Credit rating companies gave overly glowing grades to the debt which helped spark sales. Banks and other originators had wildly lenient lending standards. Poorly built and privately traded derivatives gave market players far weaker default insurance than they believed they had, and looser financial regulations helped make it all possible. Along the way, borrowers like those Bill was watching in California spent more on housing than their incomes could support, and the market for subprime mortgages — granted to the least credit-worthy homeowners — boomed. Then housing cratered.

Bill, the son of a Navy pilot and a mother who was a teacher and principal, wasn’t a professional analyst or investor when he began scrutinizing the housing market in 2005. An undergraduate degree in chemistry from the University of California at Irvine in 1976 landed him a job coding software. He worked for a telecommunications company after that, and his next employer, a medical device manufacturer, paid for the MBA he earned from Irvine. By 1996, he made enough money to retire and begin traveling, hiking, investing and poring over data full-time. A lifelong Republican, he campaigned for John Kerry, a Democrat, in the 2004 presidential election because he believed the Bush administration had manufactured data to justify invading Iraq. During the campaign he became hooked on blogs — particularly those from authors with deep subject expertise — and decided to launch his own data-driven take on housing.

Calculated Risk’s views of housing dynamics were so richly informed and prescient that the blog quickly developed a cult following among investors, financial analysts and business journalists. It also got nods from a well-regarded Federal Reserve economist just a few months after it launched. Bill added a whip-smart former mortgage banker, the late Doris Dungey, as a co-blogger, and they had about 100,000 readers a day by the time the housing meltdown threatened to unravel the entire financial system in 2008.

“Housing frequently leads the economy into recessions, and I was thinking that not only could housing go down, it could potentially take the economy with it,” he recalls. “I was confident that housing prices would collapse dramatically and people would lose their homes.”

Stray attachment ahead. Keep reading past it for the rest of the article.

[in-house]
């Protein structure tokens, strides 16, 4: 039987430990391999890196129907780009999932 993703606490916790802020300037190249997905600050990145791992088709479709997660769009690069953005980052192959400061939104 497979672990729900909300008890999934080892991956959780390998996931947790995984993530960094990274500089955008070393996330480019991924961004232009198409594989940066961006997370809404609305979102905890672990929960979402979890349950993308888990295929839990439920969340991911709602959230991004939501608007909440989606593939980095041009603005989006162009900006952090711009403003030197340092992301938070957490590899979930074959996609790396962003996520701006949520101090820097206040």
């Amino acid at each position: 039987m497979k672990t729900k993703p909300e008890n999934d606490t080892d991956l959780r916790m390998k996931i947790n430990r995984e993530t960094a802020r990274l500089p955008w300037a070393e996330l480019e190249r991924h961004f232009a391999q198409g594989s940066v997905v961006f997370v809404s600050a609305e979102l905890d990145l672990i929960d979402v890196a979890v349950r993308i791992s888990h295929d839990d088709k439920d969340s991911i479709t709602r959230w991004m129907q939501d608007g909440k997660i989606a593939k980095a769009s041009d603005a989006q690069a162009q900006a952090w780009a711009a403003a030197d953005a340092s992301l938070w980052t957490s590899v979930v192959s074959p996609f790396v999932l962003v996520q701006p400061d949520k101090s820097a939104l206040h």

Bill, who has a quick laugh and endless curiosity, also considers himself an optimist. Amid a savage crisis that eventually produced the longest recession since World War II — and a 33% drop in housing prices spurring almost 8 million foreclosures — he looked for bright spots. Auto sales data hinted at a potential rebound. “These will be rays of sunshine in a very dark season,” he wrote in February 2009, annoying market bears who thought him naive. “That doesn't mean a thaw, but it will be a beginning.”

Although average workers didn’t see their wages rise in the subsequent financial rebound, Bill was right that the economy wasn’t catatonic. He correctly called a bottom in the housing market in 2012 (again defying conventional wisdom).

In a 2013 blog post “The Future Is Still Bright!,” he could barely contain himself. “Overall it appears the economy is poised for more growth over the next few years. And in the longer term, I remain very optimistic too,” he wrote, noting that housing starts appeared ready to soar. “Last year, I said that looking forward I was the most optimistic since the '90s. And things are only getting better. The future's so bright, I gotta wear shades.”

The unemployment rate sank from 9.6% in 2010 to 5.3% in 2015 to 3.7% last year. The stock market went on a record-setting bull run from 2009 to 2019, and the housing market came roaring back, too. By the middle of last year, home prices were about 50% higher than they had been at the same point in 2009.

Although worries had surfaced that housing was bubbly again, Bill, comfortable with his data, was sanguine. While prices were toppy he saw little irrational speculation. New home sales had been rising for several years but remained low on an historical basis. And with the cupboard somewhat bare — the inventory of homes available to buyers was tight — he thought there would be little downward pressure on prices. Low mortgage rates helped ease the pain of lofty prices for some prospective buyers.